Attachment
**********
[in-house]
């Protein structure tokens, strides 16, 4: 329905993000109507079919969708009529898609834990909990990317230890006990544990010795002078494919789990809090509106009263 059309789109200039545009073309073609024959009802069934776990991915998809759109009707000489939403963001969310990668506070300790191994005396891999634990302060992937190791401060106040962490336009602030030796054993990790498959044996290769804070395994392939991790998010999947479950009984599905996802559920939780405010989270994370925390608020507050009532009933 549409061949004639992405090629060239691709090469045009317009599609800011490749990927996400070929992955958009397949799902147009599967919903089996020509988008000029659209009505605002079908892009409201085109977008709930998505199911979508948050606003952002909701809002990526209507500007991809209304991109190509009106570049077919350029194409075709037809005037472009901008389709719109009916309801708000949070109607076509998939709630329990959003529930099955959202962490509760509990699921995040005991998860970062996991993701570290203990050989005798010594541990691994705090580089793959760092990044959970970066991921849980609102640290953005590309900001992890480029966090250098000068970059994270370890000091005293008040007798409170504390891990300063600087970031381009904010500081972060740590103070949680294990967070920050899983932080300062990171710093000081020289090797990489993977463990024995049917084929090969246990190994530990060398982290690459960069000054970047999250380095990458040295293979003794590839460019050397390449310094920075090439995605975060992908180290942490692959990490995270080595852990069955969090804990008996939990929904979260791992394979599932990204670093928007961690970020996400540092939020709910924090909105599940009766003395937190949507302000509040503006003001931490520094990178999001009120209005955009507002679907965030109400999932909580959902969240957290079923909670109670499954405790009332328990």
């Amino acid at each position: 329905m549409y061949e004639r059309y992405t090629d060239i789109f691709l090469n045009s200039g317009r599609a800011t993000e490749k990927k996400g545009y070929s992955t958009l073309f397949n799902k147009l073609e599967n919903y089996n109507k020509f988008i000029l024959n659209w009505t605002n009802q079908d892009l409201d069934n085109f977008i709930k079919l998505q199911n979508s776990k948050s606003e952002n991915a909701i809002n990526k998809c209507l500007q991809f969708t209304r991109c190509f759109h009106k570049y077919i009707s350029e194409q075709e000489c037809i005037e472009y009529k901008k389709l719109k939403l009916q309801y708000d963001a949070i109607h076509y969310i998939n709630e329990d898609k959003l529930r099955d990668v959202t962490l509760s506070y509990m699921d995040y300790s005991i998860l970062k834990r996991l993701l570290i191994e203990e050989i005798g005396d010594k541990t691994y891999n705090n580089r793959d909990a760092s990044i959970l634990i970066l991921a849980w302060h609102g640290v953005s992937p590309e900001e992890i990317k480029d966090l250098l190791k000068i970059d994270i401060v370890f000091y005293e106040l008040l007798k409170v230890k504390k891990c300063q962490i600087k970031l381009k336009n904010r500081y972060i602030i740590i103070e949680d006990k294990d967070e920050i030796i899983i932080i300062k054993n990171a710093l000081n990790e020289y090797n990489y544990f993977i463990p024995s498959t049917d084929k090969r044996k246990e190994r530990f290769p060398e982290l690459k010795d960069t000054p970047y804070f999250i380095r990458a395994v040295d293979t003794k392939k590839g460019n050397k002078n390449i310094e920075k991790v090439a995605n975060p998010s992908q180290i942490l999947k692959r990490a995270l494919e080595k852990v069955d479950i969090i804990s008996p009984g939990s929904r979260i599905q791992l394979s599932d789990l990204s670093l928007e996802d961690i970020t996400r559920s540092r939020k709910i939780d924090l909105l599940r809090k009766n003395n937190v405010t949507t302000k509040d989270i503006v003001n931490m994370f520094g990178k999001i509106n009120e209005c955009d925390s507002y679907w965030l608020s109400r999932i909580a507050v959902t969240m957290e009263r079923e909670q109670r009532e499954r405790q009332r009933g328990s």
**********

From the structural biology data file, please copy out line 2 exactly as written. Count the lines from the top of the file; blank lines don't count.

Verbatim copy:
């Protein structure tokens, strides 16, 4: 329905993000109507079919969708009529898609834990909990990317230890006990544990010795002078494919789990809090509106009263 059309789109200039545009073309073609024959009802069934776990991915998809759109009707000489939403963001969310990668506070300790191994005396891999634990302060992937190791401060106040962490336009602030030796054993990790498959044996290769804070395994392939991790998010999947479950009984599905996802559920939780405010989270994370925390608020507050009532009933 549409061949004639992405090629060239691709090469045009317009599609800011490749990927996400070929992955958009397949799902147009599967919903089996020509988008000029659209009505605002079908892009409201085109977008709930998505199911979508948050606003952002909701809002990526209507500007991809209304991109190509009106570049077919350029194409075709037809005037472009901008389709719109009916309801708000949070109607076509998939709630329990959003529930099955959202962490509760509990699921995040005991998860970062996991993701570290203990050989005798010594541990691994705090580089793959760092990044959970970066991921849980609102640290953005590309900001992890480029966090250098000068970059994270370890000091005293008040007798409170504390891990300063600087970031381009904010500081972060740590103070949680294990967070920050899983932080300062990171710093000081020289090797990489993977463990024995049917084929090969246990190994530990060398982290690459960069000054970047999250380095990458040295293979003794590839460019050397390449310094920075090439995605975060992908180290942490692959990490995270080595852990069955969090804990008996939990929904979260791992394979599932990204670093928007961690970020996400540092939020709910924090909105599940009766003395937190949507302000509040503006003001931490520094990178999001009120209005955009507002679907965030109400999932909580959902969240957290079923909670109670499954405790009332328990």